A study published online last week by the Journal of the American Geriatrics Society shared the frightening finding that “cognitive functioning may decline at an accelerated rate immediately post-retirement.”
There may be some opportunities for senior living operators to help their retiring workers mitigate this immediate decline, but fewer opportunities probably exist for them to help the older adults who call their communities home. Most senior living residents make moves into communities between the ages of 75 and 84, according to Where You Live Matters, the American Seniors Housing Association’s online information resource for consumers. Workers in general, however, have a median retirement age of 62, according to the 2023 Retirement Confidence Survey by EBRI/Greenwald Research.
A couple of other recent studies, however, hold promise if you’re an operator hoping to help your residents stay sharp and mentally healthy.
One study, presented Thursday at the Alzheimer’s Association International Conference in Amsterdam, found that volunteering in late life is associated with better cognitive function — specifically, better executive function and episodic memory.
Volunteering also was associated with a trend toward less cognitive decline over the follow-up time of 1.2 years, the researchers found, and those who volunteered several times per week had the highest levels of executive function.
Yi Lor, MPH, a doctoral student at the University of California Davis, presented the results at the meeting.
“Volunteering may be important for better cognition in late life and could serve as a simple intervention in all older adults to protect against risk for Alzheimer’s disease and associated dementias,” he said.
Lor said the researchers’ next steps are to examine whether volunteering helps protect against cognitive impairment, and how physical and mental health could play a role.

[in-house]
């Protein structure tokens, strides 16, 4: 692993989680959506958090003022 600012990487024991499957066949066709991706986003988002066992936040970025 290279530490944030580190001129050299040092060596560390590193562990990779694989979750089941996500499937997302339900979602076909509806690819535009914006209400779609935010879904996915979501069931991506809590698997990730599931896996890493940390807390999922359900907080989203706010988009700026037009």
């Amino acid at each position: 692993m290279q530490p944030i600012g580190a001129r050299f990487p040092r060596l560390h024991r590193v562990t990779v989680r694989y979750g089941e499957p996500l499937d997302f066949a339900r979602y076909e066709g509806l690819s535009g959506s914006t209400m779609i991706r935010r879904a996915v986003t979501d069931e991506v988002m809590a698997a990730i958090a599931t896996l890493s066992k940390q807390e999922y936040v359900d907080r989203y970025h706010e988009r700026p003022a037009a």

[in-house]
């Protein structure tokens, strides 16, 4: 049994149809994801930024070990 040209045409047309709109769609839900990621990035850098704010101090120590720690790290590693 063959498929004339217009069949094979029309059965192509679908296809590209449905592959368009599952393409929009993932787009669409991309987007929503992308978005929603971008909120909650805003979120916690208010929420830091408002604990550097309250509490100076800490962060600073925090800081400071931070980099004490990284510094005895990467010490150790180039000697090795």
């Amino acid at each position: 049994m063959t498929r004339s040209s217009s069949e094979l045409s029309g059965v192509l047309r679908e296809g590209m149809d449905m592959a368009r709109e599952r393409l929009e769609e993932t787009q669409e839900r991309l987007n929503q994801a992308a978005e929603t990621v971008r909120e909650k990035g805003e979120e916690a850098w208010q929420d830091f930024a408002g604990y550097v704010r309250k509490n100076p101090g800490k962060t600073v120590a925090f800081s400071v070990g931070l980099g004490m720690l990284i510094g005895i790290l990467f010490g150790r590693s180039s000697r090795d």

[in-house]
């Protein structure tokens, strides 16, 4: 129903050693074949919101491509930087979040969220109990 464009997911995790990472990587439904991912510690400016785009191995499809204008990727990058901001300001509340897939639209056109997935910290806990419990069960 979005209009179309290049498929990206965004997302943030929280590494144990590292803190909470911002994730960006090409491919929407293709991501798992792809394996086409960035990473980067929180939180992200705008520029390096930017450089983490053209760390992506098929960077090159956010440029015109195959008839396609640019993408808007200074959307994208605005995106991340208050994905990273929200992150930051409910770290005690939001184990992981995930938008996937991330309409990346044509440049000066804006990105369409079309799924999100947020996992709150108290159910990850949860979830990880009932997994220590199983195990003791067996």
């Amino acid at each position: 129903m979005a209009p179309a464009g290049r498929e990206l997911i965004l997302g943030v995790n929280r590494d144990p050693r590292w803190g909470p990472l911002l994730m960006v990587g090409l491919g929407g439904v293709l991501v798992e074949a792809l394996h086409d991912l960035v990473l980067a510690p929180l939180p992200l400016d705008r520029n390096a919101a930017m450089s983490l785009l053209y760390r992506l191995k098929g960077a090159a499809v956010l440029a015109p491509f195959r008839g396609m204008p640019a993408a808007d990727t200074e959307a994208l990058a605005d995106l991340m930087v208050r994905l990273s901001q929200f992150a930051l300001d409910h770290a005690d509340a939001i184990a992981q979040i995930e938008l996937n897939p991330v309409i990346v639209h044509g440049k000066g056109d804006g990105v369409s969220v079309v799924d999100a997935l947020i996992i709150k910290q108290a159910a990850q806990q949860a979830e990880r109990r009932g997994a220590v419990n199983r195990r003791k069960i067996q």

The results of a second study, published in the journal PLOS ONE on July 5, suggest that programs promoting interaction between senior living residents and children may provide mental health benefits and could help manage common mental health conditions such as anxiety and depression.
The finding comes from research conducted at a retirement community where residents can interact regularly with children who attend an onsite preschool. Activities included playing games, completing puzzles, reading and singing with the children. Some of the study participants had more interactions with the children than others.
The residents completed a questionnaire so that their anxiety and depression levels could be evaluated, and they were asked to describe their experiences with the children.
“Interactions with children promote a sense of belonging and purpose, evoke reminiscence and positively influence the mental well-being of older persons,” researchers Elizabeth Jane Earl and Debbie Marais, PhD, of Stellenbosch University, South Africa, said based on their analysis of the answers.
The study was small — 10 women participated, with four screening as possibly having anxiety, depression or both. The investigators called for larger studies to further explore the potential benefits, but it is encouraging that this study adds to other research already showing positive effects from intergenerational interactions including older adults.
Lois A. Bowers is the editor of McKnight’s Senior Living. Read her other columns here.